The Birdbath

July 12, 2020
Mark 4:26-29
Union University Church
Reverend Laurie DeMott

[Jesus] said, “The kingdom of God is as if someone would scatter seed on the ground, and would sleep and rise night and day, and the seed would sprout and grow, he does not know how. The earth produces of itself, first the stalk, then the head, then the full grain in the head. But when the grain is ripe, at once he goes in with his sickle, because the harvest has come.”


In the 1980s, psychologists became interested in the way that human beings understand and cope with our experiences by telling stories about those experiences.  When you relate an experience that you have had, you choose what slant or interpretation to put on that experience as you shape your telling of it, and that in turn will reinforce your fundamental view of yourself and the world.  Say, for example, a person encounters a challenging setback: they might tell the story of that setback by starting with, “Terrible things always seem to happen to me,” and thus in their story they reinforce their belief that they are a helpless victim of circumstances.  Someone else, encountering the same setback, might tell it as a story of how much they learned from that challenge, and in so doing will reinforce their belief that they are resilient and strong.  The two people have gone through similar experiences but have reacted differently due to the stories they carry in their head about themselves.  Narrative psychologists work to help people recognize those narratives and when necessary, develop healthier stories about who they are so that they might cope better with life’s challenges.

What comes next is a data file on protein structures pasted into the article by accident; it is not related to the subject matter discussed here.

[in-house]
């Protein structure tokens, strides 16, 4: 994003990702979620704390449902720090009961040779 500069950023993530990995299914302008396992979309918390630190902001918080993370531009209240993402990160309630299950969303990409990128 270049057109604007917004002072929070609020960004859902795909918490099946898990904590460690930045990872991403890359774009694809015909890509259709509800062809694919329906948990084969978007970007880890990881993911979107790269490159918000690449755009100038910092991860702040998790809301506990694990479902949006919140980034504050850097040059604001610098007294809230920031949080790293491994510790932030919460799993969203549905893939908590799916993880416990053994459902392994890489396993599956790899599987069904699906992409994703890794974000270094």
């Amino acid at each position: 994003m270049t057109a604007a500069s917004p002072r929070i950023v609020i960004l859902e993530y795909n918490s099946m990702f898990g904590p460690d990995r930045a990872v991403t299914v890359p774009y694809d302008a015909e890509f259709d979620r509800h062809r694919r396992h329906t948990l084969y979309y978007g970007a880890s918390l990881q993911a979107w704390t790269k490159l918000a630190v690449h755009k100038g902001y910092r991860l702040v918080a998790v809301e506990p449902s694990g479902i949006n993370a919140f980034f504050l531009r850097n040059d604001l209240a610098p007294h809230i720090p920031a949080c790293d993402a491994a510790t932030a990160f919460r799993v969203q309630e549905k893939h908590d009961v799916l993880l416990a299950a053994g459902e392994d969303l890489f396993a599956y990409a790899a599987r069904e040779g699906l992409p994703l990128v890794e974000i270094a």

Jesus was way ahead of our modern day psychologists.  He understood the often debilitating stories that we carry in our heads about ourselves — stories of defeat and hopelessness, stories that make us believe that we are not worthy of anyone’s love, stories of guilt that keep us chained to our mistakes, and stories that convince us that we are incapable of change.  And Jesus challenged those narratives by giving us new stories to replace those old worn out ones that have been weighing us down.

“You believe that you are so inconsequential that no one notices you are even alive?” Jesus said to the people.  “Let me tell you this story —  God loves you like a shepherd who leaves the 99 sheep to go to find the one that is lost.  You believe that you have committed unforgivable acts?  Let me tell you the story of the prodigal son.  You believe that the rich will inherit the earth?  Here is a story for you: God is like the man who threw a banquet and invited the poor, the crippled, the blind, and the lame to sit at his table.”  Jesus didn’t just “tell stories;” he used stories to give us a whole new way of thinking about ourselves and the world, and he invited us to step into the pages of a different narrative, God’s narrative, one in which we are loved and loving people, living lives of hope, blessing, and significance.  The world might tell us a story of human beings as mere specks of dust in an uncaring universe but Jesus tells a different story in which we are hitched to the hands of God so that what we do and the choices we make have tremendous meaning. 

“You are like the farmer who sows the seed,” Jesus says, “and then sleeps and rises night and day, and the seed sprouts and grows, he does not know how.  When the grain is ripe, at once he goes in with his sickle, because the harvest has come.”